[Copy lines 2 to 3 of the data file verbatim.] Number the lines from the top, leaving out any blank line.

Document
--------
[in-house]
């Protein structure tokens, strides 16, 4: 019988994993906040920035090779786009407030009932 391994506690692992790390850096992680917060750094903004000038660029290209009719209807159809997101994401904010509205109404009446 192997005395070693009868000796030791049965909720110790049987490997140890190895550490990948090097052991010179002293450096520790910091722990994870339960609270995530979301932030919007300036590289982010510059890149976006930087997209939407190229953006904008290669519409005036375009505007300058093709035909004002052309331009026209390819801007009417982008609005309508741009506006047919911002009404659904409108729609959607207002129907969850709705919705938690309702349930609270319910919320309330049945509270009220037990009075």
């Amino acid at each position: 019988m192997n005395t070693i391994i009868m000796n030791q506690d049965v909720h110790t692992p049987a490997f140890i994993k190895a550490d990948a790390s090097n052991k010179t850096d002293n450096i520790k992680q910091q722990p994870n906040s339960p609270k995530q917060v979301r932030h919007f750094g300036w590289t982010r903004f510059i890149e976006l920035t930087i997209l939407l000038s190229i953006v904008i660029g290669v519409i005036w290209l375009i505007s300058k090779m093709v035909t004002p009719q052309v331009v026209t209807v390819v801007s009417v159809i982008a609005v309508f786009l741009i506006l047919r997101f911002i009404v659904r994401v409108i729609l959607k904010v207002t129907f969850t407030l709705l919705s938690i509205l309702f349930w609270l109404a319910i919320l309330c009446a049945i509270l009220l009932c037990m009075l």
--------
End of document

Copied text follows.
């Protein structure tokens, strides 16, 4: 019988994993906040920035090779786009407030009932 391994506690692992790390850096992680917060750094903004000038660029290209009719209807159809997101994401904010509205109404009446 192997005395070693009868000796030791049965909720110790049987490997140890190895550490990948090097052991010179002293450096520790910091722990994870339960609270995530979301932030919007300036590289982010510059890149976006930087997209939407190229953006904008290669519409005036375009505007300058093709035909004002052309331009026209390819801007009417982008609005309508741009506006047919911002009404659904409108729609959607207002129907969850709705919705938690309702349930609270319910919320309330049945509270009220037990009075």
């Amino acid at each position: 019988m192997n005395t070693i391994i009868m000796n030791q506690d049965v909720h110790t692992p049987a490997f140890i994993k190895a550490d990948a790390s090097n052991k010179t850096d002293n450096i520790k992680q910091q722990p994870n906040s339960p609270k995530q917060v979301r932030h919007f750094g300036w590289t982010r903004f510059i890149e976006l920035t930087i997209l939407l000038s190229i953006v904008i660029g290669v519409i005036w290209l375009i505007s300058k090779m093709v035909t004002p009719q052309v331009v026209t209807v390819v801007s009417v159809i982008a609005v309508f786009l741009i506006l047919r997101f911002i009404v659904r994401v409108i729609l959607k904010v207002t129907f969850t407030l709705l919705s938690i509205l309702f349930w609270l109404a319910i919320l309330c009446a049945i509270l009220l009932c037990m009075l």